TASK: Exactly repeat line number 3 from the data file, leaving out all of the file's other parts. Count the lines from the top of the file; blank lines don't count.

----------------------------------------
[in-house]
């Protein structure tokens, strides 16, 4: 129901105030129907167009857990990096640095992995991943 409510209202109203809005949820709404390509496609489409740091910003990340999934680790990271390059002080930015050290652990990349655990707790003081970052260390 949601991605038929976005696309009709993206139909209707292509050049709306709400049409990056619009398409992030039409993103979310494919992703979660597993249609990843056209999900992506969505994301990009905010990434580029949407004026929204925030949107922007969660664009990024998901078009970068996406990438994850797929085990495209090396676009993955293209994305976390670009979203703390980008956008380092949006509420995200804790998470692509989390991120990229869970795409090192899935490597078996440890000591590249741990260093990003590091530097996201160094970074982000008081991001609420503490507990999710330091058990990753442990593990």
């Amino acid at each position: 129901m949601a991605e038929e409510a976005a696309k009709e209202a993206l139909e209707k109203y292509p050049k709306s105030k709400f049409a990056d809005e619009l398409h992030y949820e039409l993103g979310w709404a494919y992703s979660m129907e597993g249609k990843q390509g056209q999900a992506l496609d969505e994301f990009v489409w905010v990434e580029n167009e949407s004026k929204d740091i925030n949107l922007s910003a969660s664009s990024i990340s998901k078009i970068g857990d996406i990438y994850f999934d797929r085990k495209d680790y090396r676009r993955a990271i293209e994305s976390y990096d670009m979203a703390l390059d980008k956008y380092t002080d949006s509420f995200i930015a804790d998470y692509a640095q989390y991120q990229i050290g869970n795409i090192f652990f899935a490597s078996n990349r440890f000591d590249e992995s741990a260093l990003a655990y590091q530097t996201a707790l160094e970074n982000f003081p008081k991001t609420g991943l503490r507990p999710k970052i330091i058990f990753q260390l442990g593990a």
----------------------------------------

């Amino acid at each position: 129901m949601a991605e038929e409510a976005a696309k009709e209202a993206l139909e209707k109203y292509p050049k709306s105030k709400f049409a990056d809005e619009l398409h992030y949820e039409l993103g979310w709404a494919y992703s979660m129907e597993g249609k990843q390509g056209q999900a992506l496609d969505e994301f990009v489409w905010v990434e580029n167009e949407s004026k929204d740091i925030n949107l922007s910003a969660s664009s990024i990340s998901k078009i970068g857990d996406i990438y994850f999934d797929r085990k495209d680790y090396r676009r993955a990271i293209e994305s976390y990096d670009m979203a703390l390059d980008k956008y380092t002080d949006s509420f995200i930015a804790d998470y692509a640095q989390y991120q990229i050290g869970n795409i090192f652990f899935a490597s078996n990349r440890f000591d590249e992995s741990a260093l990003a655990y590091q530097t996201a707790l160094e970074n982000f003081p008081k991001t609420g991943l503490r507990p999710k970052i330091i058990f990753q260390l442990g593990a």